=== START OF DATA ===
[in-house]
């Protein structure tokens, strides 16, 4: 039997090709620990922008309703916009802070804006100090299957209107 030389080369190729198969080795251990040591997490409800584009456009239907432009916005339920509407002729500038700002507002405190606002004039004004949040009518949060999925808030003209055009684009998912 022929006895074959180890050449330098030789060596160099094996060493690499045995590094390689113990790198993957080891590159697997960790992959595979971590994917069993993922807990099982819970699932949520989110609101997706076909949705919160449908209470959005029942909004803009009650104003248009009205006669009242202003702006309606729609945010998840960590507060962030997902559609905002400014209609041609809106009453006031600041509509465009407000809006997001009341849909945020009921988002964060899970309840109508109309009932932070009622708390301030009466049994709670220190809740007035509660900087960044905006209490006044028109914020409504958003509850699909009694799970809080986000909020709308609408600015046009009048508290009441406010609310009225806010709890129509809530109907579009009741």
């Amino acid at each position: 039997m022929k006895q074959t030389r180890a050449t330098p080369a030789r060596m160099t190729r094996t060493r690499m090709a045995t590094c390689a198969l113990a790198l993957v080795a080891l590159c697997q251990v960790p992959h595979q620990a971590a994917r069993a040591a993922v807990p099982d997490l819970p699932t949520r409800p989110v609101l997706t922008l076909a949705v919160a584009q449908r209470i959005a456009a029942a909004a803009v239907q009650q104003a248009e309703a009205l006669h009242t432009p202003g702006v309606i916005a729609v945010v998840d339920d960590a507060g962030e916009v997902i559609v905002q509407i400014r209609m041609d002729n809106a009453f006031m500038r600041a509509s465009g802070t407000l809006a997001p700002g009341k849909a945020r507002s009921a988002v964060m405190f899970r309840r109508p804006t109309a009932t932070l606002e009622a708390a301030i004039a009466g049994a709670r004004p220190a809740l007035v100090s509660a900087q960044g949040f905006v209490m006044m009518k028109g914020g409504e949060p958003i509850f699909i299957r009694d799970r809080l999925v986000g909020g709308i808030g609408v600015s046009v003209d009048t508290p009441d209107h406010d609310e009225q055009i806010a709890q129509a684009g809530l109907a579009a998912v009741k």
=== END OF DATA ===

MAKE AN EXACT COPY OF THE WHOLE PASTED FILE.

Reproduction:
[in-house]
């Protein structure tokens, strides 16, 4: 039997090709620990922008309703916009802070804006100090299957209107 030389080369190729198969080795251990040591997490409800584009456009239907432009916005339920509407002729500038700002507002405190606002004039004004949040009518949060999925808030003209055009684009998912 022929006895074959180890050449330098030789060596160099094996060493690499045995590094390689113990790198993957080891590159697997960790992959595979971590994917069993993922807990099982819970699932949520989110609101997706076909949705919160449908209470959005029942909004803009009650104003248009009205006669009242202003702006309606729609945010998840960590507060962030997902559609905002400014209609041609809106009453006031600041509509465009407000809006997001009341849909945020009921988002964060899970309840109508109309009932932070009622708390301030009466049994709670220190809740007035509660900087960044905006209490006044028109914020409504958003509850699909009694799970809080986000909020709308609408600015046009009048508290009441406010609310009225806010709890129509809530109907579009009741």
């Amino acid at each position: 039997m022929k006895q074959t030389r180890a050449t330098p080369a030789r060596m160099t190729r094996t060493r690499m090709a045995t590094c390689a198969l113990a790198l993957v080795a080891l590159c697997q251990v960790p992959h595979q620990a971590a994917r069993a040591a993922v807990p099982d997490l819970p699932t949520r409800p989110v609101l997706t922008l076909a949705v919160a584009q449908r209470i959005a456009a029942a909004a803009v239907q009650q104003a248009e309703a009205l006669h009242t432009p202003g702006v309606i916005a729609v945010v998840d339920d960590a507060g962030e916009v997902i559609v905002q509407i400014r209609m041609d002729n809106a009453f006031m500038r600041a509509s465009g802070t407000l809006a997001p700002g009341k849909a945020r507002s009921a988002v964060m405190f899970r309840r109508p804006t109309a009932t932070l606002e009622a708390a301030i004039a009466g049994a709670r004004p220190a809740l007035v100090s509660a900087q960044g949040f905006v209490m006044m009518k028109g914020g409504e949060p958003i509850f699909i299957r009694d799970r809080l999925v986000g909020g709308i808030g609408v600015s046009v003209d009048t508290p009441d209107h406010d609310e009225q055009i806010a709890q129509a684009g809530l109907a579009a998912v009741k």